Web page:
The process is quick as soon as the steps are mastered. And very similar to refueling diesel or gasoline. However, there is one detail that caught my attention. If we misplace the hose, as it was in our first attempt, the dispenser does not launch any type of warning. It just won’t load. And it is that the vehicle and the hydrogenerator communicate to guarantee that the process is completely safe. If either of the two parties detects that something is wrong, the recharge does not start. Still, it would be nice if the dispenser could display an error signal to let us know that something isn’t working as it should.
At the moment, Stellantis is using hydrogen technology in the three aforementioned vans. They can be produced from scratch, as if they were vehicles that had been conceived to be powered by this type of fuel from the beginning, or by recycling their batteries, as we will see a little further down.
In both cases, they include the unit in charge of convert hydrogen into electrical energy next to the engine. The gas tanks are located under the floor in a longitudinal position and are resistant to high temperatures to avoid major damage in the event of a fire. In addition, they are protected by a structure that embraces them and prevents their deterioration in the event of an accident. Under the seats are the two small batteries that provide the 10.5 kWh or 50 extra kilometers of autonomy. With this structure, the vans do not lose load capacity.
But what is really interesting about the plant that Stellantis has dedicated to hydrogen in Rüsselsheim is its electric battery operating room. This is where the hydrogen transport project gains relevance within the automobile group. Your engineers and mechanics can take an electric van, remove the batteries, fill that space with hydrogen tanks, and… magic happens. Now the van is still an electric vehicle, but the charging time is limited to three minutes. That is, they can achieve 350 kilometers in exclusively electric mode in the same time that diesel or gasoline is refueled. What is unthinkable if we are tied to a plug.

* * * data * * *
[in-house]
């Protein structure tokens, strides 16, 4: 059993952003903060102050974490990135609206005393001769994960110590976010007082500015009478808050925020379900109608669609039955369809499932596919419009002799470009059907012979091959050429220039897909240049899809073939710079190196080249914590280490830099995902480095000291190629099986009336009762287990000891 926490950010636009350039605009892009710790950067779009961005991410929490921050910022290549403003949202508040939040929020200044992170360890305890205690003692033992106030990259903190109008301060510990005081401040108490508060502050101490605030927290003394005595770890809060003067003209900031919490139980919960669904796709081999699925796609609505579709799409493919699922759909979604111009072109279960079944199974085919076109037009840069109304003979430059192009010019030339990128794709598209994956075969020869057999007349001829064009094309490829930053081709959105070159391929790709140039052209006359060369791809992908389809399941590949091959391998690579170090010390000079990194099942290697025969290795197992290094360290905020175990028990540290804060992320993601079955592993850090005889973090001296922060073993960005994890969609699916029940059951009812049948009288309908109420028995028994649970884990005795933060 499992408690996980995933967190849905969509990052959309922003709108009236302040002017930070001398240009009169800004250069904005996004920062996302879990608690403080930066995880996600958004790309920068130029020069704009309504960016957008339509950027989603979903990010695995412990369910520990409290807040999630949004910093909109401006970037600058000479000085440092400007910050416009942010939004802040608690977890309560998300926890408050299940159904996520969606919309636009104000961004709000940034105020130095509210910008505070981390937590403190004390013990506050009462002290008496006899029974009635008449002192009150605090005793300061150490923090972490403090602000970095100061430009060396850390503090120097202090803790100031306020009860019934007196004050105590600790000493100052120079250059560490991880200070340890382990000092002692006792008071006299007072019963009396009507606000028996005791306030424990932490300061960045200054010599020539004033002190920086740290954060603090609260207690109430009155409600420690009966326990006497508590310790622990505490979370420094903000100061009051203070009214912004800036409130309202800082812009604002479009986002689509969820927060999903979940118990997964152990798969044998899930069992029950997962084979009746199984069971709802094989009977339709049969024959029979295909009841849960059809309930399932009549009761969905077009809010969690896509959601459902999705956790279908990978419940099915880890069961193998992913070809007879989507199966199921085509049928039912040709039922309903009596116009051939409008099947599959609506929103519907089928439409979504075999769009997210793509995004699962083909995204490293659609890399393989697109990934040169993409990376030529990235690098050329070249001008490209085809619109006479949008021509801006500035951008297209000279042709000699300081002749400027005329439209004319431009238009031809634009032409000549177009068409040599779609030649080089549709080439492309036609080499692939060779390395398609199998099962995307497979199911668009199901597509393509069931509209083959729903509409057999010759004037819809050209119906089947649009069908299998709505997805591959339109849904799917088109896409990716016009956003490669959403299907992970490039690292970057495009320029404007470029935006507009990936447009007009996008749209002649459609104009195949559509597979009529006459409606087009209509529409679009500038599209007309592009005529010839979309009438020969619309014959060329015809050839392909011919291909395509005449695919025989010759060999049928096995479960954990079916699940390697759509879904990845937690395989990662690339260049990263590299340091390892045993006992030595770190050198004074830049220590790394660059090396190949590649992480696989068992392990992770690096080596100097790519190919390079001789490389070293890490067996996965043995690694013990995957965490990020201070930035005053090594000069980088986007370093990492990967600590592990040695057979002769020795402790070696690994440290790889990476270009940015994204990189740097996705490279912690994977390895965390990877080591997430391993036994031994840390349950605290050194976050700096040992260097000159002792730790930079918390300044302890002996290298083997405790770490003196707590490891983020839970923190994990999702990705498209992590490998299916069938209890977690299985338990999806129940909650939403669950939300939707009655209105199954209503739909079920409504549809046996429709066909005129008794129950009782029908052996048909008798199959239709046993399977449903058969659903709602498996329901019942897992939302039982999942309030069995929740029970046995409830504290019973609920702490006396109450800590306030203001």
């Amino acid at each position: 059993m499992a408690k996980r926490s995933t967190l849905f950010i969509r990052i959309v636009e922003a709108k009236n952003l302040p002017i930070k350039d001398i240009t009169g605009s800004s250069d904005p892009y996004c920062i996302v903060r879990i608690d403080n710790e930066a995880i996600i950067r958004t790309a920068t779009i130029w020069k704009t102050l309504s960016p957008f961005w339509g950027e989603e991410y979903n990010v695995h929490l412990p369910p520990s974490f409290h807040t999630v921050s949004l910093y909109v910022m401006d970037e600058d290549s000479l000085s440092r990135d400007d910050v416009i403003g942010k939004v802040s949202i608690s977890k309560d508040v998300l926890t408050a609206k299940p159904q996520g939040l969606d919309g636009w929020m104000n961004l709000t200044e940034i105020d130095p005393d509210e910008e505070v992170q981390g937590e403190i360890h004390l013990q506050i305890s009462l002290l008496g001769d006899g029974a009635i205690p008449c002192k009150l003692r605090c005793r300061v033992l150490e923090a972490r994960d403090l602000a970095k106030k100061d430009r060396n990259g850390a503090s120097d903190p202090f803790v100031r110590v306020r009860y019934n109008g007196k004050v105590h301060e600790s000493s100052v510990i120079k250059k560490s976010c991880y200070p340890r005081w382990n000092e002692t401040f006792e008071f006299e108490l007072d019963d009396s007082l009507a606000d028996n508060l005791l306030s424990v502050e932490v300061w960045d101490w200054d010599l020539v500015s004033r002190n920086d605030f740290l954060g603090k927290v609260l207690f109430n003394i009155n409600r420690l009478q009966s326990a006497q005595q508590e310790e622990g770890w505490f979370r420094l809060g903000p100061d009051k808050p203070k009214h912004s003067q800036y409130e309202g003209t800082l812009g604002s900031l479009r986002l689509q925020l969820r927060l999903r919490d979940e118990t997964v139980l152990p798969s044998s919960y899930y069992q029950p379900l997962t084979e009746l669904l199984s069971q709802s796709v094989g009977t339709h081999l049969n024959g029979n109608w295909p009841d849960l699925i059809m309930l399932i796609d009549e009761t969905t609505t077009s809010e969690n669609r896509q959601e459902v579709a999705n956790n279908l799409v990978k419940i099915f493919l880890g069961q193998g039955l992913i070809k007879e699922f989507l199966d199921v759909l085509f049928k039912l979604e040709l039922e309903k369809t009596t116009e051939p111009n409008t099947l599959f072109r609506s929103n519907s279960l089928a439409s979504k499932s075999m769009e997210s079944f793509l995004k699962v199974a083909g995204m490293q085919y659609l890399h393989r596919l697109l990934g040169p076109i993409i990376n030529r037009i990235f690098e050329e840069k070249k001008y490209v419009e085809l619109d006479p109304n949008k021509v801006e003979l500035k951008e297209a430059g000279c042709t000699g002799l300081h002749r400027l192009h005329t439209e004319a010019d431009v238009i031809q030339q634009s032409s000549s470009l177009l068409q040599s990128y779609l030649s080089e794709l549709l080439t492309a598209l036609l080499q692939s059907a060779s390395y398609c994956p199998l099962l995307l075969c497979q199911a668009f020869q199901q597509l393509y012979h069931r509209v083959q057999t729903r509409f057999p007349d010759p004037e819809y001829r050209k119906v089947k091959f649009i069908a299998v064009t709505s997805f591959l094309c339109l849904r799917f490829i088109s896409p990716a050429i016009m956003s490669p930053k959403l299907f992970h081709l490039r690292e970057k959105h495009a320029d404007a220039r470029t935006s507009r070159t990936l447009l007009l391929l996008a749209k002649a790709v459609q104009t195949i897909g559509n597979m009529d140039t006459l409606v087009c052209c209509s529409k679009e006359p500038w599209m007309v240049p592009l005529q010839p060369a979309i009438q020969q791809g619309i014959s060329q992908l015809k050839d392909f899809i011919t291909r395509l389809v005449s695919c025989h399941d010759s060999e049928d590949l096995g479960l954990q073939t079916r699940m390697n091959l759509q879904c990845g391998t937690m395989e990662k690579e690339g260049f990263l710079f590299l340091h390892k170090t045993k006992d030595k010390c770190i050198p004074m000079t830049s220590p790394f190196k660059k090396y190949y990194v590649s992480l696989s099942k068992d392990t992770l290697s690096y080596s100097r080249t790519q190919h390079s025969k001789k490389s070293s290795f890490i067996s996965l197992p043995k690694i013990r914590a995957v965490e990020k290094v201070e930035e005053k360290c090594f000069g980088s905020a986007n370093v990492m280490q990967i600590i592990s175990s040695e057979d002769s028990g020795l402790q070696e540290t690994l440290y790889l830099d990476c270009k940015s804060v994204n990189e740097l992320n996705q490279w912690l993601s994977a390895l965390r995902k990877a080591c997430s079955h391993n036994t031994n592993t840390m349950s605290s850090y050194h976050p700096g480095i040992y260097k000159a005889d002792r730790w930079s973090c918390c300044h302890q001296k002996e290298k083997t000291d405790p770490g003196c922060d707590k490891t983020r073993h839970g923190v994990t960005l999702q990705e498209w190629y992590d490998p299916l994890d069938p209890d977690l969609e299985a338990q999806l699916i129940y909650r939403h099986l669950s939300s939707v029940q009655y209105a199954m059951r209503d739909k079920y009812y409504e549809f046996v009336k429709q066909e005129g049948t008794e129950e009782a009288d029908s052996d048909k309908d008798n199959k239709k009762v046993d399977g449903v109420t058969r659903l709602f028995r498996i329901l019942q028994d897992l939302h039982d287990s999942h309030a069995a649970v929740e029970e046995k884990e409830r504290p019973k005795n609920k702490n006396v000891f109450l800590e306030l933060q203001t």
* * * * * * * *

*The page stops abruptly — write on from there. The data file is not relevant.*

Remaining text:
The alternative is attractive if you already have an electric van that you want to convert to a hydrogen one. In this way, the worker maintains a vehicle defined as zero emissions but gains a lot of speed in recharging. In fact, he stops accumulating waiting hours with the vehicle stopped. Of course, he must take into account where he is going to refuel, because in Germany only 100 stations available with this service. In France there are 50 points where you can refuel hydrogen. In Spain we do not have any public access hydrogen.
Furthermore, Stellantis engineers and mechanics don’t just remove the batteries from the electric versions and swap them out for hydrogen tanks. These electricity containers are checked and their cells repaired to put them back in operation. At the same time, they study what has deteriorated the batteries and made them lose capacity and, in addition, they win the possibility of including them in new models that are put up for sale. In fact, they confirmed to us that the warranty of these revised batteries It is exactly the same as for the current ones that are for sale: eight years and 160,000 kilometers for 70% capacity.
A path full of uncertainty